FROM THE START:
1. Back to basics: Why are we doing this, really?

Pedro do Carmo Costa, Exago’s director and co-founder
pcc@exago.com

Going on an innovation journey? Pack your bags with the 7 must-haves

Every day, Earth´s rotation speed only changes slightly, by up to milliseconds. Yet the business world just keeps spinning faster and faster.

In this interconnected age, organisations have long realized that innovation is the way, the only way, to stay ahead in the race. It’s the ongoing attitude that makes it possible. A source of opportunities, to create differentiated business models, products and cost structure that can ensure resilience and growth, at a global scale.

But where to start? And how can I make sure my innovation management initiatives do thrive?

In our “Short Guide for a Successful Take-off”, we go straight to the point, to share with you the seven must-haves you’ll need to guarantee your innovation management quest succeeds.

Request download here.

The inevitability of incremental innovation

In the last post we focused on the difficulties of investing in innovation during crisis times and outlined why it is important to think about the long run.

Typically transformative results come from radical innovation which tends to take time to bring benefits due to its inherit complexity. Nevertheless there are many small innovations that can, when summed up, bring effective results for an organization.

According to Innovation Zen, “There are two dimensions we can use to separate an incremental from a radical innovation:

  • The first is an internal dimension, based on the knowledge and resources involved. An incremental innovation will build upon existing knowledge and resources within a certain company, meaning it will be competence-enhancing. A radical innovation, on the other hand, will require completely new knowledge and/or resources and will be, therefore, competence-destroying.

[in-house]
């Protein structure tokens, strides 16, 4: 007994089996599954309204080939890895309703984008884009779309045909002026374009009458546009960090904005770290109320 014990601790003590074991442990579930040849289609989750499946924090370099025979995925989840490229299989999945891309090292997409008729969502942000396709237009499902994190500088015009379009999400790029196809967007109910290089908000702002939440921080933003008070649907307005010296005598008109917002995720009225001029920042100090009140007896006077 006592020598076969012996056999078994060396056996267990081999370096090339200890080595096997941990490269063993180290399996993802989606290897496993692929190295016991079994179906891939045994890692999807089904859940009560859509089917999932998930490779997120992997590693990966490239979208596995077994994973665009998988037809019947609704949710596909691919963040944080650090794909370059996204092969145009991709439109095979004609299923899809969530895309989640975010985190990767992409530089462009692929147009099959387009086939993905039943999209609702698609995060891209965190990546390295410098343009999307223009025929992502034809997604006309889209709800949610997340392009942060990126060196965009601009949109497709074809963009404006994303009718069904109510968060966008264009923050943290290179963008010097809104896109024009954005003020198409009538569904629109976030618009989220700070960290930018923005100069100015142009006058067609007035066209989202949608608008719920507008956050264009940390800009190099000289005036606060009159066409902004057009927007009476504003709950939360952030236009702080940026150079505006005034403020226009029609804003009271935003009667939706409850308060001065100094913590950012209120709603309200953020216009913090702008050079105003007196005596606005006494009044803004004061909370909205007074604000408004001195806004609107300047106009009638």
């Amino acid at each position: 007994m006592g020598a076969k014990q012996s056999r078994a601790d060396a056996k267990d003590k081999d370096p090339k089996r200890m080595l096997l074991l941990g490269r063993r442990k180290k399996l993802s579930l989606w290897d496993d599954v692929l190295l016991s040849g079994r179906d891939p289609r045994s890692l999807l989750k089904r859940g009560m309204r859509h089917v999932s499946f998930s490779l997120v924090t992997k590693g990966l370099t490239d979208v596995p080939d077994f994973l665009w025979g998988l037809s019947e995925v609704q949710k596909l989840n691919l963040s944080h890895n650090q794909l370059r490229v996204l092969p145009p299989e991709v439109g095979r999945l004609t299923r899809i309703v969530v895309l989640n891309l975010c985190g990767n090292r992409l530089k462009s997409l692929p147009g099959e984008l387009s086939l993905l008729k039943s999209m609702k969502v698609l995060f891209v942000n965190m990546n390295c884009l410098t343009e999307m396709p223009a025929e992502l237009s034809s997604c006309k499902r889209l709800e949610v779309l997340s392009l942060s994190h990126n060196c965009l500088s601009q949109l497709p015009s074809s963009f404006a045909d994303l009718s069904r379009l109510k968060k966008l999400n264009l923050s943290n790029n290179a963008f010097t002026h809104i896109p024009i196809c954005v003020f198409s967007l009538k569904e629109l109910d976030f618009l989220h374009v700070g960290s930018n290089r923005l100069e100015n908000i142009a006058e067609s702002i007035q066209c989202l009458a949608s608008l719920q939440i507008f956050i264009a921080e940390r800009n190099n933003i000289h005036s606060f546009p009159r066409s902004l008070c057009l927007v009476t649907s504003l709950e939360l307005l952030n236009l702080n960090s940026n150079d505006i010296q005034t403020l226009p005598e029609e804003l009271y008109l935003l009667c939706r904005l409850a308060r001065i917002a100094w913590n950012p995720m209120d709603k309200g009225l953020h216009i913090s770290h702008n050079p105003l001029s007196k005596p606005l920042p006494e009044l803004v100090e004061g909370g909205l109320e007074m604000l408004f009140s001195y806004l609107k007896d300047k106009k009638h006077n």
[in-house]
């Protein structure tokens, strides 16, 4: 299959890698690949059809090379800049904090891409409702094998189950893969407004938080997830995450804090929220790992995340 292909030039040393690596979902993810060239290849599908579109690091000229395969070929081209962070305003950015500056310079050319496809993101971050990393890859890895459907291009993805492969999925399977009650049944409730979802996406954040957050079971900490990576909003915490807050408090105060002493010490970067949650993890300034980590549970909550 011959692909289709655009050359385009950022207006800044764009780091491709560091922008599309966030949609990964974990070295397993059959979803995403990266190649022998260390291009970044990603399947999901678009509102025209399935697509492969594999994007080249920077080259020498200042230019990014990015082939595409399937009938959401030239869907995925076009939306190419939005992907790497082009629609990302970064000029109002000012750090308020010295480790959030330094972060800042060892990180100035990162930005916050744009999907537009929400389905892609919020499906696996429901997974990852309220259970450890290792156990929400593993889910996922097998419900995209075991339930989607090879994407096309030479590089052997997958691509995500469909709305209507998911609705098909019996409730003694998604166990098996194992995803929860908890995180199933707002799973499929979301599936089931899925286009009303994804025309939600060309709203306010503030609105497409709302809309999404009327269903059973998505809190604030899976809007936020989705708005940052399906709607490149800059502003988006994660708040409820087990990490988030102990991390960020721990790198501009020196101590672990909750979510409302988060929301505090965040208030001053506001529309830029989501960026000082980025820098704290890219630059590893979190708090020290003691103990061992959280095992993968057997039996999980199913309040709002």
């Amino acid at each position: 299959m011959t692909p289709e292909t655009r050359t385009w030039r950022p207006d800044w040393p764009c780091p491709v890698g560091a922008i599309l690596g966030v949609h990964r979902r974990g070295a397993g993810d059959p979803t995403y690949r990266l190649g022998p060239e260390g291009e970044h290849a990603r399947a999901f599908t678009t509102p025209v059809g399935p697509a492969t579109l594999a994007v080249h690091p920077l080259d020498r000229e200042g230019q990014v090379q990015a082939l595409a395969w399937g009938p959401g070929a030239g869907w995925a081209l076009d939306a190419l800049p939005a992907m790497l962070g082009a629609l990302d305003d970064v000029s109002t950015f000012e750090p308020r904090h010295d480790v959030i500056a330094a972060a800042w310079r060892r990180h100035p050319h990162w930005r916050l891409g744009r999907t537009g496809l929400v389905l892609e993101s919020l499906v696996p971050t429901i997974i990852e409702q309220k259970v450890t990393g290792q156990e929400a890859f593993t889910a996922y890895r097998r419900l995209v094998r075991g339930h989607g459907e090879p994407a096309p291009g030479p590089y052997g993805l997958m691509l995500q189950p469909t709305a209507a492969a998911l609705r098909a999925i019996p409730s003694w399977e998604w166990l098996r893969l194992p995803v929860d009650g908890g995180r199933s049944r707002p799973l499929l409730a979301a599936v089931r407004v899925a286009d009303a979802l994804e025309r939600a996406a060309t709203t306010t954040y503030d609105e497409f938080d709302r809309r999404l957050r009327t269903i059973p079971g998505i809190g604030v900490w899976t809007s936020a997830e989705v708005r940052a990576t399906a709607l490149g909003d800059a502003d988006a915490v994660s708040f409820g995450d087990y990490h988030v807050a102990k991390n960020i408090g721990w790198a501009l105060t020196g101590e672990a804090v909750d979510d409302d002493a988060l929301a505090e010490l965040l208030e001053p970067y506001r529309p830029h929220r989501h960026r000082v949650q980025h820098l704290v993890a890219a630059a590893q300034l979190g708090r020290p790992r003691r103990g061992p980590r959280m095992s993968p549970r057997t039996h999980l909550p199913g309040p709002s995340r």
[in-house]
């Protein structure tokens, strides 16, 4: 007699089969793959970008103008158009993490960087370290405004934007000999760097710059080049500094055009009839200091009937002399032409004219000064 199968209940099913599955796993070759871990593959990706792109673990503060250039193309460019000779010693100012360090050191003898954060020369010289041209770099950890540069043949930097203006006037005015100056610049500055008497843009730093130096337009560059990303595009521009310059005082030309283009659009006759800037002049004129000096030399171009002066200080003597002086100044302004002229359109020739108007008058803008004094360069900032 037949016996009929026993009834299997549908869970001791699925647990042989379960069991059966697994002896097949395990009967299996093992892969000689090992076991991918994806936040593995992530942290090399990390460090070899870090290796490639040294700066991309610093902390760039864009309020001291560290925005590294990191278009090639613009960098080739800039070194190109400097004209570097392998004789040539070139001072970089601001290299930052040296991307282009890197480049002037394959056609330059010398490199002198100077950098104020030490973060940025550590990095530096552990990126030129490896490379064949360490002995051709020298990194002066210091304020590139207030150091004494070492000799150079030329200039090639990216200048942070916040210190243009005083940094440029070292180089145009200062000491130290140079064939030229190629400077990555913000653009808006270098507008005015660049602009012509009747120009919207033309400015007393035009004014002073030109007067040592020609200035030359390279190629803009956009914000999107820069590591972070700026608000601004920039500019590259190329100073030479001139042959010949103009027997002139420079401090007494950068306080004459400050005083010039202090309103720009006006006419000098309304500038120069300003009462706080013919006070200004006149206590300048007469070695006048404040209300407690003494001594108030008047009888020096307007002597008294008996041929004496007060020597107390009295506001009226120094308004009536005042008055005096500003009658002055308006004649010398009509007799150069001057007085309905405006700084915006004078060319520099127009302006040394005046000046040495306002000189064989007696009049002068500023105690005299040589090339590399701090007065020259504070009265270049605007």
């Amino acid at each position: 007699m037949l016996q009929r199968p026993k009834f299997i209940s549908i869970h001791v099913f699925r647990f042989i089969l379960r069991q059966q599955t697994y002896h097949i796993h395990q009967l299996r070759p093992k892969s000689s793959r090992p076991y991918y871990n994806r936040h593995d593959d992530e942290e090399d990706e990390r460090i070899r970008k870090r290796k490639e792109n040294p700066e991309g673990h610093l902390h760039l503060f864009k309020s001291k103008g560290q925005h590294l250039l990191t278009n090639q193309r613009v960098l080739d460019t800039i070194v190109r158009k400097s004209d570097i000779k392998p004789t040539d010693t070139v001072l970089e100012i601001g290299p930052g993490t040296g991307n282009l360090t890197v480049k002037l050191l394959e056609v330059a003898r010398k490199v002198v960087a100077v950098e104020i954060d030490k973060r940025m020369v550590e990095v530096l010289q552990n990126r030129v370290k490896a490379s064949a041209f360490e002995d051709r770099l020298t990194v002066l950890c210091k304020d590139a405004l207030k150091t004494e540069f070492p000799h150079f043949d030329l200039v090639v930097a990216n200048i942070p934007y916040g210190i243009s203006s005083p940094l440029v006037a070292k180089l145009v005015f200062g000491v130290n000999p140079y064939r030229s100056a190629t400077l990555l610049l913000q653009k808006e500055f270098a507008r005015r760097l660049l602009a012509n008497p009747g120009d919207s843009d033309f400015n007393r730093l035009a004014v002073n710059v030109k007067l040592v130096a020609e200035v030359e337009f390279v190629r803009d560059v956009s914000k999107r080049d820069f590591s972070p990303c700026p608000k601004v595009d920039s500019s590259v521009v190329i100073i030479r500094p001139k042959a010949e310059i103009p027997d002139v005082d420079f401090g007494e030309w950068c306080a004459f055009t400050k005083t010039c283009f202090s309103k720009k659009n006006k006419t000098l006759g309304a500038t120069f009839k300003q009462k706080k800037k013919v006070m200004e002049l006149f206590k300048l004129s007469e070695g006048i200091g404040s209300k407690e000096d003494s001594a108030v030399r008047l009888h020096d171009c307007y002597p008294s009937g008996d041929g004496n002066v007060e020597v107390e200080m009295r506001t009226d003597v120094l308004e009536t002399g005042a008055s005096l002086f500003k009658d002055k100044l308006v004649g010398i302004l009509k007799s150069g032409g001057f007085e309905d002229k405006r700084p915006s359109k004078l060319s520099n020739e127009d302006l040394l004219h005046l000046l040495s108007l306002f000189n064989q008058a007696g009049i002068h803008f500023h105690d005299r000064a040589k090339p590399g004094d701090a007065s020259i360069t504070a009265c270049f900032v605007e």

• The second dimension, the external one, differentiates the innovation based on the technological changes and on the impact upon the market competitiveness. An incremental innovation will involve modest technological changes and the existing products on the market will remain competitive. A radical innovation will instead involve large technological advancements, rendering the existing products non-competitive and obsolete.”

Therefore, internal and external dimensions allow companies to quickly start cashing in on incremental innovation. Simple efficiency improvement ideas or slight product/service face-lifts or upgrades can help increase revenues and/or reduce costs.

By engaging a large community of people and harnessing the wisdom of the crowd incremental innovation results come quickly and people feel listened to. With a transparent, efficient and interactive process, leadership gets a bidirectional communication tool to improve management-employee relationships and bolster participation.

Our clients experience the approval and implementation of many ideas for a constant flow of improvements with results that make an impact on the bottom-line.